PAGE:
And here it is! The recipe I promised you last Friday. There’s been so much talk on the blog about Canelès that I am sure by now your curiosity has been piqued. Considering millions are consumed everyday around the world a part of me wonders if it’s naive to think that this memorable little French confection needs an introduction. Nevertheless let me do my bit of public service and introduce to you the original Cupcake. If I’m not mistaken, Canelès may very well be the first cake to be baked in a cup. Literally baked in a long, fluted copper mould with a particular design, the Canelès distinctive shape is hard to miss, but so much more than its shape, it’s the eating that makes it even harder to forget. The sheer comfort you get from devouring this deliciously dainty delight, is worth every bit of labour invested over the last 300 years, to reach us wherever we may be today.
With so much attention given over time to Cremè Bruleè the famous custard with a cracking caramel “lid”, I suspect that it may be the reason Canelès have slipped under our the radar swinging back and forth in celebration. What I’m ranting about is a custardy batter that’s laden with a sinful amount of sugar and baked in a piping hot oven, for a fairly long time resulting in a crisp dark-golden edible mould, filled with a soft inner pillow, that when married together in your mouth, the contrast of the caramelised crust on the outside and the soft, delicate rum & vanilla infused creaminess on the inside, is nothing short of a match made in pastry heaven.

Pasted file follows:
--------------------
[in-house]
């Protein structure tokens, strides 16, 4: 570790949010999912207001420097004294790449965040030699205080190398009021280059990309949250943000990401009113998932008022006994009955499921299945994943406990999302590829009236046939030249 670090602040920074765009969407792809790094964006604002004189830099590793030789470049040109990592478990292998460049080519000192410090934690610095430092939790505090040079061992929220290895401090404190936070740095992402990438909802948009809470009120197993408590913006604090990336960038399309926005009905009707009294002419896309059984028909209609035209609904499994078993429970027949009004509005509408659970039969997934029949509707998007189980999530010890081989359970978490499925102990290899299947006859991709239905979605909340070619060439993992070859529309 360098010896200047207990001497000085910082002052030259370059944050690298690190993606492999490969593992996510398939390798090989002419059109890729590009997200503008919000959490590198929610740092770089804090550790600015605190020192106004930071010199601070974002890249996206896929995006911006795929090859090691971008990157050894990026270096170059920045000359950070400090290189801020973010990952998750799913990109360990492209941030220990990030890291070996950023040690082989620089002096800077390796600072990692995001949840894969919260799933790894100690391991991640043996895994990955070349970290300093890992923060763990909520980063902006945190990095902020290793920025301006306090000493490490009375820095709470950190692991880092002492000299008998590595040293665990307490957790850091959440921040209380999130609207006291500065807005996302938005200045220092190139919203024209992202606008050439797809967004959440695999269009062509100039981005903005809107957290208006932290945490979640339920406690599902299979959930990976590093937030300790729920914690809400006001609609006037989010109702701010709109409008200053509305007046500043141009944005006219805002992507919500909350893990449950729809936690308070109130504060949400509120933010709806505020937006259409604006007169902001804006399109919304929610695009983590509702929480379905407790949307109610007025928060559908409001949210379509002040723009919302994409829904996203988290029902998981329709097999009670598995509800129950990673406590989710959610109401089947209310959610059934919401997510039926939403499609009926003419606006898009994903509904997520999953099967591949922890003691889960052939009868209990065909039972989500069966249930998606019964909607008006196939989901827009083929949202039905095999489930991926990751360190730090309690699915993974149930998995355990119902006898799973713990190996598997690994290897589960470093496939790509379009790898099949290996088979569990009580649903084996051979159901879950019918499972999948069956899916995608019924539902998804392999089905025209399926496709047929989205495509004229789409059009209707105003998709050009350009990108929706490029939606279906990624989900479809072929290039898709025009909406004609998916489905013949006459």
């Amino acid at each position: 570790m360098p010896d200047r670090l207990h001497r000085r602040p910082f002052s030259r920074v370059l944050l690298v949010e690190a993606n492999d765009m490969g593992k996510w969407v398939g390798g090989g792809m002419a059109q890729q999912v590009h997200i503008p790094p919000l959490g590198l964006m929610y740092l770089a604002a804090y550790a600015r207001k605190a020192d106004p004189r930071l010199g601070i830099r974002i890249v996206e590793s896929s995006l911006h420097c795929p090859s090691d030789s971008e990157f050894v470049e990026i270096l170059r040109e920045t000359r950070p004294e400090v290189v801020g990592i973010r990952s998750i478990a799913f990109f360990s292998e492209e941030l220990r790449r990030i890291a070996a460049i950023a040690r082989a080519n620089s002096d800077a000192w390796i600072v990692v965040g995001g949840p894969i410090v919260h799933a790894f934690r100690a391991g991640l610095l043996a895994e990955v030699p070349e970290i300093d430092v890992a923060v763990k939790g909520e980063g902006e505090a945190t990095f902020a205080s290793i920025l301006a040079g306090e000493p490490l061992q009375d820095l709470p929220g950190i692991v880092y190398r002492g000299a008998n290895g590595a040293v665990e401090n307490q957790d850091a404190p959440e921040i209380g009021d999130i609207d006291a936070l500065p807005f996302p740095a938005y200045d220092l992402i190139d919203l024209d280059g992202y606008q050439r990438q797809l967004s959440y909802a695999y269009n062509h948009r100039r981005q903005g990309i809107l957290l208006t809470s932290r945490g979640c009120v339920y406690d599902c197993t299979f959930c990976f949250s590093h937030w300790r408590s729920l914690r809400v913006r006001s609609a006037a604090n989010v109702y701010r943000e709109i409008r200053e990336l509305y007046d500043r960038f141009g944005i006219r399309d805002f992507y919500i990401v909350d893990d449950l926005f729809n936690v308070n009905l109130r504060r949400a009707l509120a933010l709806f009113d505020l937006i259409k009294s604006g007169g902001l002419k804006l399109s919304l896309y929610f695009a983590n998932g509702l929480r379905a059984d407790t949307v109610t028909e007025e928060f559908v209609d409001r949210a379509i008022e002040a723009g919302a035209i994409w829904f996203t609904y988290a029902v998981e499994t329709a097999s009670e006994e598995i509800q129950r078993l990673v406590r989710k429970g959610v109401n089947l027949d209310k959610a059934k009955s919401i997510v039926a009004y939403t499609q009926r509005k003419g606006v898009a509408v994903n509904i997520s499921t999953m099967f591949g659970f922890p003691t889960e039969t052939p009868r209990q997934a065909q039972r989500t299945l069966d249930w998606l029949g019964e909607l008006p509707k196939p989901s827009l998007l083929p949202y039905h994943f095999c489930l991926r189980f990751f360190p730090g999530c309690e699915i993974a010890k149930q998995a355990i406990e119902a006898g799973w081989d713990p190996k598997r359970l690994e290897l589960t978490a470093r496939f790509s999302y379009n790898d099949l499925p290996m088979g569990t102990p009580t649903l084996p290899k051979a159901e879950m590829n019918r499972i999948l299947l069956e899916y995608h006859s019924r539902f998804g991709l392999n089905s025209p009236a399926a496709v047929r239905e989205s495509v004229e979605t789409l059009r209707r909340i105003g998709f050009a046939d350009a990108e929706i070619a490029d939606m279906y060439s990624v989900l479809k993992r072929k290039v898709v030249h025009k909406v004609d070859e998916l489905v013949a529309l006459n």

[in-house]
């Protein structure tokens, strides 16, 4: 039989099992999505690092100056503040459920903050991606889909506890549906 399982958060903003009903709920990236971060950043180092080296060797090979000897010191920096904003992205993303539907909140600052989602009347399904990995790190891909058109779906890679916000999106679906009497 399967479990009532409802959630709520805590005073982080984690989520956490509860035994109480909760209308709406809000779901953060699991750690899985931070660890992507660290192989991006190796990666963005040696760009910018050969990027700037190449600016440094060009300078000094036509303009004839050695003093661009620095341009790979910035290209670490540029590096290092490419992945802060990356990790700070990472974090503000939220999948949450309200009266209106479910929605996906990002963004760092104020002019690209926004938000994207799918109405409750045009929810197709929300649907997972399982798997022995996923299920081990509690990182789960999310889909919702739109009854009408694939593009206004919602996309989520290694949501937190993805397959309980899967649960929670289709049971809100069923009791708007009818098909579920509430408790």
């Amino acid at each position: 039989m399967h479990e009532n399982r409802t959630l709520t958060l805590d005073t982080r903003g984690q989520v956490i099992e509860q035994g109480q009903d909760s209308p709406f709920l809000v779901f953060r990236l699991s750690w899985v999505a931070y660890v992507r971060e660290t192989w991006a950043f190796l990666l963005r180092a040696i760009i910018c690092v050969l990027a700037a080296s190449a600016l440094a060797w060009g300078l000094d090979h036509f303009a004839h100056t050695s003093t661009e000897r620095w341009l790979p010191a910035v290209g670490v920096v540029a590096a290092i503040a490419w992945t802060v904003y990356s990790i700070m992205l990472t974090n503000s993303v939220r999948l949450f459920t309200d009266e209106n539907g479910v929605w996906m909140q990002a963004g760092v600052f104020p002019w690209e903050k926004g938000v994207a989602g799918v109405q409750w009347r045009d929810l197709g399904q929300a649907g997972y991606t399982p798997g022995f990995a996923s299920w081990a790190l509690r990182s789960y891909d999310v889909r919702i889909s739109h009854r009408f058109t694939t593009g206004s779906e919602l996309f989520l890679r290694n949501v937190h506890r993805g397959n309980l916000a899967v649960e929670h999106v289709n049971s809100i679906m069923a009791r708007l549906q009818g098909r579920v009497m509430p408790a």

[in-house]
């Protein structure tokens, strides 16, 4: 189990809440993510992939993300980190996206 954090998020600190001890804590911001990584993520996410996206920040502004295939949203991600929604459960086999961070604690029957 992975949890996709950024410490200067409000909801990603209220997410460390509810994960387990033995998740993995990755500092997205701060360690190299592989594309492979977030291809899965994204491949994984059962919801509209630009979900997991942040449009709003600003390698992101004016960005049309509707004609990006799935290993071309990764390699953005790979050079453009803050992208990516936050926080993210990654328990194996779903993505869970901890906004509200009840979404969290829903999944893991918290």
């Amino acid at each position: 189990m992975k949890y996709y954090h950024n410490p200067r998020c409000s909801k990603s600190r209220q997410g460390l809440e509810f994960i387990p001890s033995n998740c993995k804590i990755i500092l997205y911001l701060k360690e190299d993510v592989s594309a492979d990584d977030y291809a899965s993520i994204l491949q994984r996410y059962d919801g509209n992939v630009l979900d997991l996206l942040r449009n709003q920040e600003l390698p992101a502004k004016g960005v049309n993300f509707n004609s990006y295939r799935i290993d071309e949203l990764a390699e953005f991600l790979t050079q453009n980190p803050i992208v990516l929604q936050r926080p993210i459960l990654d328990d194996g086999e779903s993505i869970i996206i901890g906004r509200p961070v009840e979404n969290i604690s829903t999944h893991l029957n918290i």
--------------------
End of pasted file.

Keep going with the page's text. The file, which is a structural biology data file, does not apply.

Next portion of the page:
The truth is that I’ve never eaten Canelès out of a French bakery so I have nothing to compare it to. Neither have I found a single Pàtisserie in the regions of Italy that I’ve visited thus far who keep Canelès, hence my visit to France. But even there on the South East side, many bakeries did not have them, sadly so, because in those desperate moments after coming so far, and almost smelling the vanilla and rum in the air I would have paid anything to have tasted one from the hands of a French Pastry Chef. While Canelès originated in Bordeaux in the South West of France and have made its way around the world, Canelè making in its country of origin is somewhat of a Bordeaux tradition, and unlikely to be found in every part of France. I would have been more likely to find them in Spain than in France, since Bordeaux lies a mere 220kms away from the Spanish border, which I took the time to learn only later. I wondered about this and couldn’t reconcile why they are unpopular in certain regions of France prompting me to discover that in the 1980’s a group of 88 French Pàtissiers from Bordeaux formed a Confrèrie or fraternity to protect the integrity of the Canelés claiming that the original Canelès de Bordeaux is made with a secret recipe, shunning any variations that did not live up to the Bordeaux standard. Talk about a sense of gastronomic pride! This however did not stop the resufarcing of Canelès in fresh new flavours in other parts of the world, which is why the brotherhood took it upon themselves to remove the second “n” from the original spelling of the word “cannelès” to be able to distinguish their time-honoured brand from the rest. Despite their best efforts to keep this formula classified, other French pastry chefs who worked in Boulangeries in the Bordeaux region have happily let the cat out of the bag contributing to the fast growing popularity of this three century old confection in famous cities as far as New York where bakery owners are all too happy to turn them out in the thousands every day.